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Part 2 of a two-part essay

cc In the second of a two-part article exploring the implications of the US AFRICOM (the United States Africa Command) programme, Daniel Volman and William Minter continue their discussion of the increasing prominence of the African continent within US strategic interests. Underlining the US' need to prioritise dialogue with African governments and civil society groups over merely assisting repressive regimes and emphasising military-to-military relationships, Volman and Minter argue that AFRICOM's activities should be fully integrated within overall US policy. While Africa's serious conflict-related problems will ultimately not be resolved by external interests, the authors contend, the US needs to take its responsibilities around not inflaming conflict seriously, responsibilities which can only be sustainably fulfilled through genuinely supporting measures to improve African livelihoods.


Will the Obama administration seriously re-examine the Africa policy it has inherited from its predecessors? Or will continuity be the watchword? The few indications we have so far, from campaign statements and Obama's choice of top officials, point to continuity. Yet the critical tests will be in practice as African crises force their way onto the agenda even while the administration's energies are primarily focused on more prominent domestic and international challenges.


During his presidential bid, Senator Barack Obama's statements signalled continuity with Bush administration policies on Africa, including security issues. Paralleling his prominent remarks on Afghanistan, the candidate's reply to a questionnaire from the Leon Sullivan Foundation in September 2007 noted that 'there will be situations that require the United States to work with its partners in Africa to fight terrorism with lethal force', leaving open the door for attacks on Somalia. In an article written for in September 2008, Witney Schneidman, deputy assistant secretary of state for African affairs in the Clinton administration and adviser on Africa to the Obama campaign, said the new administration 'will create a Shared Partnership Program to build the infrastructure to deliver effective counter-terrorism training, and to create a strong foundation for coordinated action against al-Qaeda and its affiliates in Africa and elsewhere.' He added that the programme 'will provide assistance with information sharing, operations, border security, anti-corruption programs, technology, and the targeting of terrorist financing'. Schneidman further argued that 'in the Niger Delta, we should become more engaged not only in maritime security, but in working with the Nigerian government, the European Union, the African Union, and other stakeholders to stabilize the region.'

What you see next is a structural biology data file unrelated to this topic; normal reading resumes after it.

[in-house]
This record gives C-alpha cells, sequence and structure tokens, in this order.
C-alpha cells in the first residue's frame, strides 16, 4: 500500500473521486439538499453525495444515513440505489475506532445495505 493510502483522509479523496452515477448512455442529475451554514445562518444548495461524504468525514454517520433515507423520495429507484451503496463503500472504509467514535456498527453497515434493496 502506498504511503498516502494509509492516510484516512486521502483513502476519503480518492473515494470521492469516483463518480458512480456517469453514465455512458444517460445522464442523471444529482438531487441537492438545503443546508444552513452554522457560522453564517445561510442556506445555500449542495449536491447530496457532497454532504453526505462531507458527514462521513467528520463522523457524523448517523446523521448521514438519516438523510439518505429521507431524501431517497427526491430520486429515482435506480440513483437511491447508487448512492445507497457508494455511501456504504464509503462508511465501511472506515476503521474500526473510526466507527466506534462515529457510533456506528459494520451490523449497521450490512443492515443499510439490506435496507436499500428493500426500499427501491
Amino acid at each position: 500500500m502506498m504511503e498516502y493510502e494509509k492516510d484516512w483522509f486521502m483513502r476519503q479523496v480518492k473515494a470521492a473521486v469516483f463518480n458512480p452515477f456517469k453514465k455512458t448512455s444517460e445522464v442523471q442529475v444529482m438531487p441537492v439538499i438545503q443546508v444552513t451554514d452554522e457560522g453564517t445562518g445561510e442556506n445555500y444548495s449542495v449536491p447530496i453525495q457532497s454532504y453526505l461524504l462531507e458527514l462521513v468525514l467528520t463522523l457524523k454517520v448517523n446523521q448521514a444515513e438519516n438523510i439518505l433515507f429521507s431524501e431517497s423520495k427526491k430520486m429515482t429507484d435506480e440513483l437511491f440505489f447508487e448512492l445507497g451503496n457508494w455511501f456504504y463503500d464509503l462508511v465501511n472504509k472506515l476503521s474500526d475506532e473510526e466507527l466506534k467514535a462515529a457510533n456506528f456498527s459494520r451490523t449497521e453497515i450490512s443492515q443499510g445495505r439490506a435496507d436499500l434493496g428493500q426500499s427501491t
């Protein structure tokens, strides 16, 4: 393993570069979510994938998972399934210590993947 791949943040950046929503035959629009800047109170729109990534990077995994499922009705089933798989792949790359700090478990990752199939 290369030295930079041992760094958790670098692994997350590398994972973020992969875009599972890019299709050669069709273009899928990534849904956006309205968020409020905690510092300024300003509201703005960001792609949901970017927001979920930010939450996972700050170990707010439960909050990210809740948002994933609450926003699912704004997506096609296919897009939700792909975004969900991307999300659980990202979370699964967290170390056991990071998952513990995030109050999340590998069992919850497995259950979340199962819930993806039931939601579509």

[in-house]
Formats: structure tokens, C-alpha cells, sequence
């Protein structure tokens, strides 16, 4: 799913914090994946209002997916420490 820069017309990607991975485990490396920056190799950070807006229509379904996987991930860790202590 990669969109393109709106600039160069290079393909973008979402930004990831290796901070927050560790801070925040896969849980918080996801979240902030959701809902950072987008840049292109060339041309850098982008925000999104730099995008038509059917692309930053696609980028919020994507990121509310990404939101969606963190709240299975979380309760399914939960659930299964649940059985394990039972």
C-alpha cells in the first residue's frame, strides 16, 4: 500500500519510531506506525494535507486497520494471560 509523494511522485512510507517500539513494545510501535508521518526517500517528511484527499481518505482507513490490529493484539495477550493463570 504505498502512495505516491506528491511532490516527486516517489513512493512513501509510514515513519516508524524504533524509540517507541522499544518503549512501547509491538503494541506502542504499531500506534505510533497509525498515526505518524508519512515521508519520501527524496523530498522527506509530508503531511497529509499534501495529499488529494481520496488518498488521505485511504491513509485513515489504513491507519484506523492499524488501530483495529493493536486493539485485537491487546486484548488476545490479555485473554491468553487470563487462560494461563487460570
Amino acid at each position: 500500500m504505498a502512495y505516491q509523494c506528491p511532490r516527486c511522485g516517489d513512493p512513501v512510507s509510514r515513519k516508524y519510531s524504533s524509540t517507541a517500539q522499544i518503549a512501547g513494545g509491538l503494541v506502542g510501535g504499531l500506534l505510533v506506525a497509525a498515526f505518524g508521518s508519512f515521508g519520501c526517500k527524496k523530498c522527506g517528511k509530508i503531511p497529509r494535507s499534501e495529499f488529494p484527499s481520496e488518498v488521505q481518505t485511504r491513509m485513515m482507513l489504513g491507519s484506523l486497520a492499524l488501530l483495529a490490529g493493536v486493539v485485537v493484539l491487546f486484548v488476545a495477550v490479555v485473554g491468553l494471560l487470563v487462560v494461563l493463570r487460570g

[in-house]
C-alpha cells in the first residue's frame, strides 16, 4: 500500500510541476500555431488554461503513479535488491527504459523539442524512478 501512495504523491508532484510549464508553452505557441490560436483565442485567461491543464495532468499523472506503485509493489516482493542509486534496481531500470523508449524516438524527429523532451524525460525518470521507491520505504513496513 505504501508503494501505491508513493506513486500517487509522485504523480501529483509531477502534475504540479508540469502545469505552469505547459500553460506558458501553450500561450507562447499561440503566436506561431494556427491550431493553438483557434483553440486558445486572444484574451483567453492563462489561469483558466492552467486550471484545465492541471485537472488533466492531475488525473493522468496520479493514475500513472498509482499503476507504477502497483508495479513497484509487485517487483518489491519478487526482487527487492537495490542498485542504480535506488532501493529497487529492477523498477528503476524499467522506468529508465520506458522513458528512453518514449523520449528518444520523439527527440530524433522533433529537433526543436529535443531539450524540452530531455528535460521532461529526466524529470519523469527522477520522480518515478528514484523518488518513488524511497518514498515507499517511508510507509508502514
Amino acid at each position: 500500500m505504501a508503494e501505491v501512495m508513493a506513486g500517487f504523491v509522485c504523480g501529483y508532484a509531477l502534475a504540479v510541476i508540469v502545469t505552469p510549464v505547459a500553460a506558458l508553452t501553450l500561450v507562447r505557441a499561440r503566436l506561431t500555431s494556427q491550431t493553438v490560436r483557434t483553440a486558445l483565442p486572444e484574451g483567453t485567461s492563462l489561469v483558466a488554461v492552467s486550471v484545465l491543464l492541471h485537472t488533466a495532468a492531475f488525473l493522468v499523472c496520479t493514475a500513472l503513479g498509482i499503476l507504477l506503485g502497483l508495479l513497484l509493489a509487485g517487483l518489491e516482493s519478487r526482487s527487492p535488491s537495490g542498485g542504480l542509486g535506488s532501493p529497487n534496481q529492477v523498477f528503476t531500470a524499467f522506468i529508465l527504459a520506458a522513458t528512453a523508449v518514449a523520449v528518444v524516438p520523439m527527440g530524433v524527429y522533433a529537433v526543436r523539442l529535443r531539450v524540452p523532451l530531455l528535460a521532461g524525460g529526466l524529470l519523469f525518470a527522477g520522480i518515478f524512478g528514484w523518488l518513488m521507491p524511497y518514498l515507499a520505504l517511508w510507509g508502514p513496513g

Even more significant a signal was Obama's choice of General James Jones as his national security advisor. As commander of NATO and EUCOM from 2003 through 2006, General Jones was an enthusiastic advocate of AFRICOM. US Ambassador to the United Nations Susan Rice, who is well-placed to be an advocate for multilateral approaches to peace in Africa, is nevertheless on record as having endorsed Bush administration air strikes on Somalia at the time of the Ethiopian invasion. And she has been a prominent advocate of direct bilateral US military action in Darfur.

On 9 February 2009, acting Assistant Secretary of State Phil Carter, speaking at the Pentagon's Africa Center for Strategic Studies, opened his remarks with the claim that 'the one foreign policy success of the previous administration is Africa'. He outlined four priorities, beginning with 'providing security assistance programs' to African partners, followed by promoting 'democratic systems and practices', 'sustainable and broad-based market-led economic growth' and 'health and social development'. Although he prefaced his list of priorities with a reference to support for ending conflict in Africa and 'African solutions to African problems', it's telling that the description of the security priority includes military capacity-building and AFRICOM operations, but no mention at all of diplomacy.

Such indications do not give great confidence in any major shift in security strategy. Nevertheless, there are also signals that US officials, including some in the military and intelligence community, do recognise the need to give greater emphasis to diplomacy and development. The initial US welcome to the election of moderate Islamist Sheikh Sharif Ahmed as president of Somalia is potentially an indicator of a new approach to that complex crisis. Incoming Director of National Intelligence Dennis Blair told the Senate in his first annual threat assessment that 'the primary near-term security concern of the United States is the global economic crisis.' Blair's survey covered traditional security threats, including 'extremist groups using terrorism', but also stressed the need for the United States to not only deal with 'regions, regimes, and crises' but also to participate in developing new multilateral systems.